Gender-neutral toys can be considered one of the most important trending topics of toy design now. The Spielwarenmesse Nuremberg is the largest international trade fair for toys and has precisely identified genderless design language as a central theme of this year’s fair edition. Using the slogan “Be you!”, the organizers stress the need to approach diversity in the design thinking process since inclusive toy design has the potential to empower equality, respect and the own talent.
Elif Atmaca is toy designer from Turkey and in her work, she is focusing on empowering children. In 2015 she won the iF DESIGN TALENT AWARD for her product Toyi, a creative play kit with which kids can turn common objects into their own unique toys. Three years later, Elif co-founded a company under the same name in Istanbul. „Limiting children in gender stereotypes from the moment they are born, traps them in a set of rules and expectations that shape their future lives,“ Elif says and continues, „we give priority to children’s need, support free play and help them to become the person they want to be by using their creativity.“
With her start-up company, Elif makes at statement against the fast-moving urban lifestyle and parental instructions. Most of Elif’s motivation comes from her experience of volunteering at different NGOs in Turkey. “I witnessed how children are affected by the difficult conditions they live in and how they lose their creative potential as a result.”
Toyi has already received great success, among them the Parent’s Choice Award 2020, the Independent Toy Silver Award 2020 and the Play Creators Rising Start Award 2020. Their recognition in the design industry reveals a strong need for innovative pathways for which activists like Creative Director Luca Fois from Italy have long been fighting for.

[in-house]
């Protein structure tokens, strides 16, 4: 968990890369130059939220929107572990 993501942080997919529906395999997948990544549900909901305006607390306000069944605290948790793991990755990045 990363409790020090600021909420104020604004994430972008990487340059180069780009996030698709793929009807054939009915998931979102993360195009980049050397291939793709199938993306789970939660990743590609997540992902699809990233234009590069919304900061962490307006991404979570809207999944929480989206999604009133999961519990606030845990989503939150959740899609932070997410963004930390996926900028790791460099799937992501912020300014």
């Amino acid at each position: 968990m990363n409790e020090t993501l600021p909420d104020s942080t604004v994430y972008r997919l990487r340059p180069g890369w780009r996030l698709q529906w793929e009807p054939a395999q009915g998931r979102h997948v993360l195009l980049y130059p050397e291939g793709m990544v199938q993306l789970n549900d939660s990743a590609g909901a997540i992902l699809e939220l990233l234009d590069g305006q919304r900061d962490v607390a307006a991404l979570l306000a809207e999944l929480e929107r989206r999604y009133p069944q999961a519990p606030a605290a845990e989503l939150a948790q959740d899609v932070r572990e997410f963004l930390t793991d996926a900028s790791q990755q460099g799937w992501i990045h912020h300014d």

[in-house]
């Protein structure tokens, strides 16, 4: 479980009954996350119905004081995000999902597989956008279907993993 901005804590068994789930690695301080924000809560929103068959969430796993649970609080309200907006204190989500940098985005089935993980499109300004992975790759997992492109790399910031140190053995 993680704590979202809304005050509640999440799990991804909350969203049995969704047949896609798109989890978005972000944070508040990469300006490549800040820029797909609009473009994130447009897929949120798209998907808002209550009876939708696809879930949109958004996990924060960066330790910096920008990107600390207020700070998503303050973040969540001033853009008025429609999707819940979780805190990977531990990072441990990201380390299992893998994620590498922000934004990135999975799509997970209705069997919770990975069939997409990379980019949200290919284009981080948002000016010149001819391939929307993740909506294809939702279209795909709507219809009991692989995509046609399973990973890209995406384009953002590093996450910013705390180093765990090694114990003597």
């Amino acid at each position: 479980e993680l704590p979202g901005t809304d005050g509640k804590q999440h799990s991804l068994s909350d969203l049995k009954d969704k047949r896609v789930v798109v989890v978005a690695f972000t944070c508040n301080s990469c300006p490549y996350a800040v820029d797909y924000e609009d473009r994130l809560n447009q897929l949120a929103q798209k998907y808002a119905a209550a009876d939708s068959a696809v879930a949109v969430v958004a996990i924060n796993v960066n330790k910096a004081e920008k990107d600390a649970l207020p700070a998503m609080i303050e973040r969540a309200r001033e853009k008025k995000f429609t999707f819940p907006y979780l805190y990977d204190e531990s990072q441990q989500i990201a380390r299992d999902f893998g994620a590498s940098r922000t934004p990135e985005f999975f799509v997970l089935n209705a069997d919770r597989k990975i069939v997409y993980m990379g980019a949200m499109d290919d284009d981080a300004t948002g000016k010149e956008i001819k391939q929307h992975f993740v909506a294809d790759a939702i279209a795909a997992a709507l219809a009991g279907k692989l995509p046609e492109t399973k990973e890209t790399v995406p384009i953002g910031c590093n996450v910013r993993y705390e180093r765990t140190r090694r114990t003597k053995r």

“Today, innovation means sustainability. In my opinion, the future market is the one that is wise and conscious about the natural and social environment. Many companies have understood that there is both financial and ethical profit. Of course, earning profit is important for most companies. But we have to bear in mind that without a new holistic and systematic approach to the management of natural resources, companies may face new problems and even lose profit. So, I recommend young designers to be courageous and creative in this direction.”
Luca Fois – Creative Advisor and coordinator of the Design Manifesto from Italy
Just like Arianna, he is Design Professor at the Politecnico di Milano. But he pours his major passion into coordinating an international collective that has recently published a book with design guidelines for toy design titled “Design Manifesto – 96 theses to design in the best interest of the kid”.
Luca is convinced: “The manifesto and all the other activities we have been implementing for quite some time now aim at providing practical design tools for companies and helping parents to select good products.”
(published in November 2020)